During this week in financial history, two major figures emerged; both would have a major impact on the financial world at large. Here we'll look back on the birth and notorious career of a corporate raider, and reflect on the new economist who took the helm of the Federal Reserve in 2006.

February 15, 2006: Ben Bernanke Becomes Chairman of the Fed.
February 15 marked four years since Ben Bernanke met Congress as the new Fed chairman. The "overall economic prospects of the household remain good," he said at the time. However, in the four years since those words were spoken, the American and world economies have seen some of the worst economic turmoil in living memory.

Despite the turmoil, if you could ask the stock market to issue an interim grade for Bernanke's performance, it would no doubt be A-/B+. After a year of significant gains on all the major market indexes, Wall Street has very little fault to find with Chairman Bernanke. Quibbles perhaps. Snide remarks, too. But only few on Wall Street are overly upset. (To read about Bernanke's long-serving predecessor, read A Farewell To Alan Greenspan.)

The media, too, appears rather enamored with Fed head Bernanke, if Time Magazine's "Man of the Year" and other general coverage is any indication. Although there are concerns from some more conservative media outlets, the mainstream consensus seems to be that Bernanke is a hero the likes of former U.S. President (and five-star general) Dwight D. Eisenhower or George S. Patton.

From the perspective of the economy at large - and main street, where unemployment persists at levels well above the norm - the grade is less clear. On the one hand, America's economy is expanding at a healthier rate than that of Europe or Japan. On the other, it's still unclear whether a recently unveiled plan to mop up the exorbitant liquidity that Bernanke and Co. injected into the system will ultimately prove successful.

Time and history will be the final arbiters on this, most important grade. We'll mark it a B- for the wildly inflationary potential currently inherent in the system. But we have to concede success to the man for avoiding a complete financial meltdown. On that score, we'll give him a gentleman's B+, which could still be a bit of a blow for a man who obtained an LSAT score of 1590 out of 1600.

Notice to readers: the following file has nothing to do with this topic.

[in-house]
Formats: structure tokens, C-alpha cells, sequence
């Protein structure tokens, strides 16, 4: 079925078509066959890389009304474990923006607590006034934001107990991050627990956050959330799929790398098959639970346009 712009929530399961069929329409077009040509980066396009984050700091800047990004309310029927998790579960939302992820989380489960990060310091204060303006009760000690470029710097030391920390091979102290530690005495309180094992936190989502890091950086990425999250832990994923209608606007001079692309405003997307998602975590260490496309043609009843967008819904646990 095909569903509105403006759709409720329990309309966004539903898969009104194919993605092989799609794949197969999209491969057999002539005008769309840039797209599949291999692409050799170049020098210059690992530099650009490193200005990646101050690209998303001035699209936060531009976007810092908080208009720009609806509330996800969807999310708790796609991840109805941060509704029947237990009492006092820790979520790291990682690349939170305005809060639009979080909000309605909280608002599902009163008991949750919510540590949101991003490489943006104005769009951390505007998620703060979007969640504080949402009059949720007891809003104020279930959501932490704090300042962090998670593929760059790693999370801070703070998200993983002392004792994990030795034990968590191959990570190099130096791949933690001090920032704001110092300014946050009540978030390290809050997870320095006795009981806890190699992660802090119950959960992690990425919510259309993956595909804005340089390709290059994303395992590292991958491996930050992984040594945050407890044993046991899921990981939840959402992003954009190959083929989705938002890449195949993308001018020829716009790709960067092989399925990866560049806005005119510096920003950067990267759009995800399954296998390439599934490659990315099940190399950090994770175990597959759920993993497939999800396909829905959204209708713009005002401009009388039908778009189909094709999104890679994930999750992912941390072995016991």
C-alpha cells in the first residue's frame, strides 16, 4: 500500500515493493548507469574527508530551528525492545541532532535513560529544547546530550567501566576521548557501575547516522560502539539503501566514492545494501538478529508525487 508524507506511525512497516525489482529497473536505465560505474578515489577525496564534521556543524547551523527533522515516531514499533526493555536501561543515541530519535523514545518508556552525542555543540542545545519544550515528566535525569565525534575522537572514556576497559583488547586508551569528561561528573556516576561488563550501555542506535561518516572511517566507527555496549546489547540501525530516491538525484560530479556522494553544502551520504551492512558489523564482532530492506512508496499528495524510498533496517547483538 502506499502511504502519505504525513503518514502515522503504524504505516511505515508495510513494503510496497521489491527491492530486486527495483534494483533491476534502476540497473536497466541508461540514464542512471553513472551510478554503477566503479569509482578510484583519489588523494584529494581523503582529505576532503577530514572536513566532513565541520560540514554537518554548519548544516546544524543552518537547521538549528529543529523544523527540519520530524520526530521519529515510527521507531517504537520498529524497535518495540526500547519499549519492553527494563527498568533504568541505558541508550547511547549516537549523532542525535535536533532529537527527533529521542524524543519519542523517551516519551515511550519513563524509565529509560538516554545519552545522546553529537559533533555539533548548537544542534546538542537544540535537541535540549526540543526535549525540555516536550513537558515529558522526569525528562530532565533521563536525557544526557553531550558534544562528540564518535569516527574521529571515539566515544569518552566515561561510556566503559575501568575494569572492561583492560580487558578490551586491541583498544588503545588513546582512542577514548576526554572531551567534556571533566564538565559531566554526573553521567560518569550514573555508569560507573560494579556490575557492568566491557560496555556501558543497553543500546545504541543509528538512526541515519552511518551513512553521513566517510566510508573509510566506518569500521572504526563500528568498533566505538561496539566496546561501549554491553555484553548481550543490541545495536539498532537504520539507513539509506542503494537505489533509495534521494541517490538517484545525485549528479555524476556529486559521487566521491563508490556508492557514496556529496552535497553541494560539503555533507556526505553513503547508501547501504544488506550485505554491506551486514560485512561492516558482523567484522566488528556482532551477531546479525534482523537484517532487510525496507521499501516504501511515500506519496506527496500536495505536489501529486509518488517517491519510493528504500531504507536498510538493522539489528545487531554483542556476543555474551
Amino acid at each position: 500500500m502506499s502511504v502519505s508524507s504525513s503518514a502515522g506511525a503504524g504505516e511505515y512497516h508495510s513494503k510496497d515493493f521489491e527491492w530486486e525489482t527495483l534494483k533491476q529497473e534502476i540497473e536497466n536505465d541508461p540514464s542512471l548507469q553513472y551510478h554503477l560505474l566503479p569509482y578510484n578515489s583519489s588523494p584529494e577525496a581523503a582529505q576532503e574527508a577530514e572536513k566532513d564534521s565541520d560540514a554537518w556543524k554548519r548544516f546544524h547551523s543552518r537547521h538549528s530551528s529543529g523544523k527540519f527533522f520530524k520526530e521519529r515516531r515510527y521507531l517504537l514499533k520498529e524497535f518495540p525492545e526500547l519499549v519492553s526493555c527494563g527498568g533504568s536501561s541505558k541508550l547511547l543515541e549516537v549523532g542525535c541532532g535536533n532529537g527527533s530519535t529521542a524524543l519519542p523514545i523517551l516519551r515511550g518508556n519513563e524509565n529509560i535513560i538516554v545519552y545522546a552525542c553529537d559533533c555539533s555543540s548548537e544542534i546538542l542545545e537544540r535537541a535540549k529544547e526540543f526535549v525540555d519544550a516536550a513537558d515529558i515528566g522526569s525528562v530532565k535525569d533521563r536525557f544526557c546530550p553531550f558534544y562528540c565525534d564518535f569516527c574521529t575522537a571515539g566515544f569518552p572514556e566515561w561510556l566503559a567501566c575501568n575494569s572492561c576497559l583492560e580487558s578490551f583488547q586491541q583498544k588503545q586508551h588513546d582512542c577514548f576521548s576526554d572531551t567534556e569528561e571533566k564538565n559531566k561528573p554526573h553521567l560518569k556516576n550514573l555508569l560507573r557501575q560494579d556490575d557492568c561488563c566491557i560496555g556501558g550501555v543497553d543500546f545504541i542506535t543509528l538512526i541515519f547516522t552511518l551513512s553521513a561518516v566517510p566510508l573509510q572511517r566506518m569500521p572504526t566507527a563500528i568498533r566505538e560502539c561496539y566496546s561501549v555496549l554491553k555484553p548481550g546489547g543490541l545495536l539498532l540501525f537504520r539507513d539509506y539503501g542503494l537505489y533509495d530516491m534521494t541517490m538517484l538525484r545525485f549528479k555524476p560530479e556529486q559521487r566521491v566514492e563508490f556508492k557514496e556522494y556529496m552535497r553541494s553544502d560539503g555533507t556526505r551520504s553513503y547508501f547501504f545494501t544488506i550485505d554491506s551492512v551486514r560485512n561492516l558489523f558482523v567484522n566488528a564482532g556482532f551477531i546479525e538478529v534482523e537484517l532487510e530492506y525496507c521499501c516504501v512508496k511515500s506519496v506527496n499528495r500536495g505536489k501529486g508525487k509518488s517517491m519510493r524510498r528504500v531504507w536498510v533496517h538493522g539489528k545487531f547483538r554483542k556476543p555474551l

February 16, 1936: Carl Icahn, Billionaire Corporate Raider, Is Born.
Carl Icahn has been called many things over the course of his career, but today he's simply the birthday boy. The once-notorious corporate raider who pioneered the practice of greenmail is now better known as a shareholder activist. (For background reading on this notorious investor, read Can You Invest Like Carl Icahn?)

But was it age that softened the Wall Street legend? Indeed, has he softened? Let's take a brief look at Icahn's storied career and startling transformation in honor of his 74th birthday.

Icahn grew up in Far Rockaway, Queens, New York, and attended PrincetonUniversity as an undergraduate where he planned to become a doctor. As fate would have it, though, New YorkUniversityMedicalSchool was not his cup of tea. He left before graduation and headed straight to Wall Street. He never lost his interest in medicine, though, a penchant that would bring him years later to a number of large transactions in the biotech sphere.

After seven years of the daily Wall Street grind, Icahn opened his own securities firm, where he traded options and worked risk arbitrage before ultimately finding his true niche as a takeover specialist.

And it was in that role that he made a name for himself, taking controlling positions in companies as weighty as Uniroyal, Viacom (NYSE:VIA), Trans World Airlines, RJR Nabisco, Texaco and Marvel Comics, to name just a few. In each case, the goal was the same: unlock shareholder value - either through acquisitions or from the sale of underperforming divisions, or in some cases by an outright shakeup of management. (For more insight on this process, read Activist Investors: A Good Or Bad Thing?)

Lately, Carl Icahn has returned to his would-be medical roots, taking an interest in two biotech standouts, Mylan Laboratories and King Pharmaceuticals. He's also turned increasingly toward philanthropy, sponsoring the Carl C.IcahnCenter for Science and Icahn Scholar Program at Choate Rosemary Hall, a prestigious New England prep school, the C. Icahn Genomics Laboratory at PrincetonUniversity, and the Icahn Medical Institute at Mount SinaiHospital in New York.

To be sure, Carl Icahn is still actively building his wealth, but recent years have also seen him turn increasingly toward the issue of shareholders' rights. His Icahnreport.com is fully dedicated to that end, and currently hosts the United Shareholders of America, a group that purports to address "the egregious mismanagement and reckless incompetence of many American corporate boards."

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